Sir Humphrey Gilbert (c. 1539 – 9 September 1583) of Devon in England was a half-brother (through his mother) of Sir Walter Raleigh and cousin of Sir Richard Grenville. Adventurer, explorer, member of parliament, and soldier, he served during the reign of Queen Elizabeth and was a pioneer of the English colonial empire in North America and the Plantations of Ireland.
Gilbert was the fifth son born to Otho Gilbert of Compton and Greenway, also Galmpton, and Devon, by his marriage to Katherine Champernowne. His brothers Sir John Gilbert and Adrian Gilbert, and his half-brothers Carew Raleigh and Sir Walter Raleigh, were also prominent during the reigns of Queen Elizabeth I and King James. Katherine was a niece of Kat Ashley, Elizabeth’s governess, who introduced her young kinsmen to the court. Gilbert’s uncle, Sir Arthur Champernowne, involved him in efforts to establish plantations in Ireland between 1566 and 1572. Sir Henry Sidney became Gilbert’s mentor, and he was educated at Eton and the University of Oxford, where he learned to speak French and Spanish and studied the arts of war and navigation. He went on to reside at the Inns of Chancery in London in about 1560–1561.
Gilbert’s mottoes, Quid non? (“Why not?”) and Mutare vel timere sperno (“I scorn to change or to fear”), indicate how he chose to live his life. He was present at the siege of Newhaven in Havre-de-grâce (Le Havre), Normandy, where he was wounded in June 1563. By July 1566 he was serving in Ireland under the command of Sidney (then Lord Deputy) against Shane O’Neill, but was sent to England later in the year with dispatches for the Queen. (See Early Plantations (1556–1576) and Tudor conquest of Ireland). At that point he took the opportunity of presenting the Queen with his A discourse of a discouerie for a new passage to Cataia (A Discourse of a Discovery for a New Passage to Cathay) (published in revised form in 1576), treating of the exploration of a Northwest Passage by America to Asia. Within the year he had set down an account of his strange and turbulent visions, in which he received the homage of Solomon and Job, with their promise to grant him access to secret mystical knowledge.
Gilbert was described as ‘of higher stature than of the common sort, and of complexion cholerike’. Certain contemporaries speculated that he was a pederast.
Military career in Ireland
After the assassination of O’Neill in 1569, he was appointed to the profitless office of governor of Ulster and served as a member of the Irish parliament. At about this time he petitioned the Queen’s principal secretary, William Cecil, for a recall to England – “for the recovery of my eyes” – but his ambitions still rested in Ireland, and particularly in the southern province of Munster. In April 1569 he proposed the establishment of a presidency and council for the province, and pursued the notion of an extensive settlement around Baltimore (in modern County Cork), which was approved by the Dublin council. At the same time he was involved with Sidney and the secretary of state, Sir Thomas Smith, in planning a large settlement of the northern province of Ulster by Devonshire gentlemen.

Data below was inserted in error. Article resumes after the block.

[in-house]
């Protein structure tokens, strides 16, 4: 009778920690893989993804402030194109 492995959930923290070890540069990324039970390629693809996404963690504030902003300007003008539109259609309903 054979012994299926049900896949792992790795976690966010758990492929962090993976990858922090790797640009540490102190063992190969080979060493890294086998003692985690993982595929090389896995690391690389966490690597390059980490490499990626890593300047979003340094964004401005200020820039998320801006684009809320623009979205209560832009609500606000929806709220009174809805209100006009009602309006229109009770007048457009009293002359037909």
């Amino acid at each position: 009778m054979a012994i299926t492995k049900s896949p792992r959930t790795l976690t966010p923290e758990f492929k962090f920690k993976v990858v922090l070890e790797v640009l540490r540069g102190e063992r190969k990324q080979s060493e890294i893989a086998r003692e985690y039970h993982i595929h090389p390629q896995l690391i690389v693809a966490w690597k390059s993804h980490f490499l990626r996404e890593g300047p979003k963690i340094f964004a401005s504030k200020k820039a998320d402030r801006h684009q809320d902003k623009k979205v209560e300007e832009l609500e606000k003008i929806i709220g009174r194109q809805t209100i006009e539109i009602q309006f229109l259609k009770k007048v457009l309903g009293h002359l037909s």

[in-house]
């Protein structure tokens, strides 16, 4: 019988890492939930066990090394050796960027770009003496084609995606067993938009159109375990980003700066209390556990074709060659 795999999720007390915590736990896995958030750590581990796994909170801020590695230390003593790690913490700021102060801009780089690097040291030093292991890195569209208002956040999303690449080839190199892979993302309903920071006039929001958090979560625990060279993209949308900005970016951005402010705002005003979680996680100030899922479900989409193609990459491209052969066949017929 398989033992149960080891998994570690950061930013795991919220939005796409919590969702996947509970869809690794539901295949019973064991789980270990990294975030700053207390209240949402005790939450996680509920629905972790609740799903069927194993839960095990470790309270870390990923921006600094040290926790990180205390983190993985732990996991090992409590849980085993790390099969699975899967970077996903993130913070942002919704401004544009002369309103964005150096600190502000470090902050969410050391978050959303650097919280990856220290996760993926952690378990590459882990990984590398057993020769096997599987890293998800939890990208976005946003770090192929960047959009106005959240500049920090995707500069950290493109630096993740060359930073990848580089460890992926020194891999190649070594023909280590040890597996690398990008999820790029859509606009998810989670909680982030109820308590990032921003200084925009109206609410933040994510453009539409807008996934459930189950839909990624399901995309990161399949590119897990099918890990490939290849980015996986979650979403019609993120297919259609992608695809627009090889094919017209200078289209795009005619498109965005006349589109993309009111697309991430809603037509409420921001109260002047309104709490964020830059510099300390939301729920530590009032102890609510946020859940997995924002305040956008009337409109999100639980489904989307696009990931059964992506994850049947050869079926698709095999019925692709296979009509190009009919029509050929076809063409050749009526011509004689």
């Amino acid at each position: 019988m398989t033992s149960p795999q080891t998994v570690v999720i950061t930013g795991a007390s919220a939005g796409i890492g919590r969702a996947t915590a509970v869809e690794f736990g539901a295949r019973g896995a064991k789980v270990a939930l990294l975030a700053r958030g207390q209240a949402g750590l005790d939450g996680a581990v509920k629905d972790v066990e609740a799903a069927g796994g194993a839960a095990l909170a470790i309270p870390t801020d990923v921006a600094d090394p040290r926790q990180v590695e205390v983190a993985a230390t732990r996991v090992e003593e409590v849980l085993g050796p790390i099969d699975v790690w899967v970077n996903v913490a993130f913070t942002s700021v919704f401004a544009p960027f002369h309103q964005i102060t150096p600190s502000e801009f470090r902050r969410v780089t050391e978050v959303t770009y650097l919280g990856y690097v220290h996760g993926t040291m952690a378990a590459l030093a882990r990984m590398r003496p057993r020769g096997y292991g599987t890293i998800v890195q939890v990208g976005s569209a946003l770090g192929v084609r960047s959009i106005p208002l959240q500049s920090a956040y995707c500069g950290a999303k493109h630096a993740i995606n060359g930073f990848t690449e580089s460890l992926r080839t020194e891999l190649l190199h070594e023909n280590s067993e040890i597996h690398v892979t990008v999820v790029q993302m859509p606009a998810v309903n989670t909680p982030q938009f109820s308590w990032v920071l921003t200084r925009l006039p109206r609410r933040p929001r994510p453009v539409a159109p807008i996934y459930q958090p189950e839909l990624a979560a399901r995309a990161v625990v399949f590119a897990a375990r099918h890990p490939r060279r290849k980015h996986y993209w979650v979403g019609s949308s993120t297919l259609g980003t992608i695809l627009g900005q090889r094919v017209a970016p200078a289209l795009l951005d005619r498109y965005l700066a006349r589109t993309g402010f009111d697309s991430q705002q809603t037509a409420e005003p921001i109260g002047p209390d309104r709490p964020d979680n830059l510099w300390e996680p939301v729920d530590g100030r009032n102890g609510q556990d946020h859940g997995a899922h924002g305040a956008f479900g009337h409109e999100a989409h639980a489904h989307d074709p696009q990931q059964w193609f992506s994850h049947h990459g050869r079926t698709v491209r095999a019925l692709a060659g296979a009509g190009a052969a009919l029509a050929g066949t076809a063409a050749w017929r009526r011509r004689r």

Gilbert’s actions in the south of Ireland played a significant part in the outbreak of the first of the Desmond Rebellions. A kinsman of his, Sir Peter Carew (another Devonshire man), was pursuing a provocative, and somewhat far-fetched, claim to the inheritance of certain lands within the Butler territories in south Leinster. The Earl of Ormond – a bosom companion of the Queen’s from her troubled youth and head of the Butler family – was absent in England, and the clash of Butler influence with the lawful authority of Carew’s claim created havoc.
Gilbert was eager to participate and, after Carew’s seizure of the barony of Idrone (in modern County Carlow), he pushed westward with his forces across the River Blackwater in the summer of 1569 and joined up with his kinsman to defeat Sir Edmund Butler, a younger brother of the Earl’s. Violence spread in a confusion from Leinster and across the province of Munster, when the Geraldines of Desmond went into rebellion. Gilbert was then created colonel by Lord Deputy Sidney and charged with the pursuit of the rebel James FitzMaurice FitzGerald. The Geraldines were driven out of Kilmallock, but returned to lay siege to Gilbert, who drove off their superior force in a sally, during which his horse was shot from under him and his buckler transfixed with a spear. After that initial success, he showed courage in striking out into rebel territory, and managed to march unopposed through Kerry and Connello, taking 30–40 castles without the aid of artillery.
During the three weeks of this campaign, all enemies were treated without quarter and put to the sword – including women and children – which explains, perhaps, the swiftness with which so many castles had been abandoned before Gilbert’s aggression. A particularly gruesome spectacle was devised by him to cow the rebel supporters:
The heddes of all those (of what sort soever thei were) which were killed in the daie, should be cutte off from their bodies and brought to the place where he incamped at night, and should there bee laied on the ground by eche side of the waie ledying into his owne tente so that none could come into his tente for any cause but commonly he muste passe through a lane of heddes which he used ad terrorem…[It brought] greate terrour to the people when thei sawe the heddes of their dedde fathers, brothers, children, kindsfolke, and freinds…
John Perrot used a similar practice at Kilmallock a few years later. Gilbert is also said to have sent Captain Apsley into Kerry to inspire terror.